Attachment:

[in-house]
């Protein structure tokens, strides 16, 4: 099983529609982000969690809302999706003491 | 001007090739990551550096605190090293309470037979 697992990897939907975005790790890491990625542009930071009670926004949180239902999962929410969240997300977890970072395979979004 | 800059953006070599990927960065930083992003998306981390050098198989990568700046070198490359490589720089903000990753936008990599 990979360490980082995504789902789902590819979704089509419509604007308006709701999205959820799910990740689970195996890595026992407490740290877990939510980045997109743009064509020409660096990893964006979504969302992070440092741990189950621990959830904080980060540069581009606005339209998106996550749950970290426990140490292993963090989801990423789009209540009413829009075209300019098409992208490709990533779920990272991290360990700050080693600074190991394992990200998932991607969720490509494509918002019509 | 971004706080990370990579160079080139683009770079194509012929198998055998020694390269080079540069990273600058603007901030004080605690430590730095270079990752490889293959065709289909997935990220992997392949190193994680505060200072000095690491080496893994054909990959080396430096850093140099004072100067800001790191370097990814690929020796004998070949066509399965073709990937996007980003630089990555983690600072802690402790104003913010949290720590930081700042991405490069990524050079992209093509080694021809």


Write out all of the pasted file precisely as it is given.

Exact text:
[in-house]
């Protein structure tokens, strides 16, 4: 099983529609982000969690809302999706003491 | 001007090739990551550096605190090293309470037979 697992990897939907975005790790890491990625542009930071009670926004949180239902999962929410969240997300977890970072395979979004 | 800059953006070599990927960065930083992003998306981390050098198989990568700046070198490359490589720089903000990753936008990599 990979360490980082995504789902789902590819979704089509419509604007308006709701999205959820799910990740689970195996890595026992407490740290877990939510980045997109743009064509020409660096990893964006979504969302992070440092741990189950621990959830904080980060540069581009606005339209998106996550749950970290426990140490292993963090989801990423789009209540009413829009075209300019098409992208490709990533779920990272991290360990700050080693600074190991394992990200998932991607969720490509494509918002019509 | 971004706080990370990579160079080139683009770079194509012929198998055998020694390269080079540069990273600058603007901030004080605690430590730095270079990752490889293959065709289909997935990220992997392949190193994680505060200072000095690491080496893994054909990959080396430096850093140099004072100067800001790191370097990814690929020796004998070949066509399965073709990937996007980003630089990555983690600072802690402790104003913010949290720590930081700042991405490069990524050079992209093509080694021809």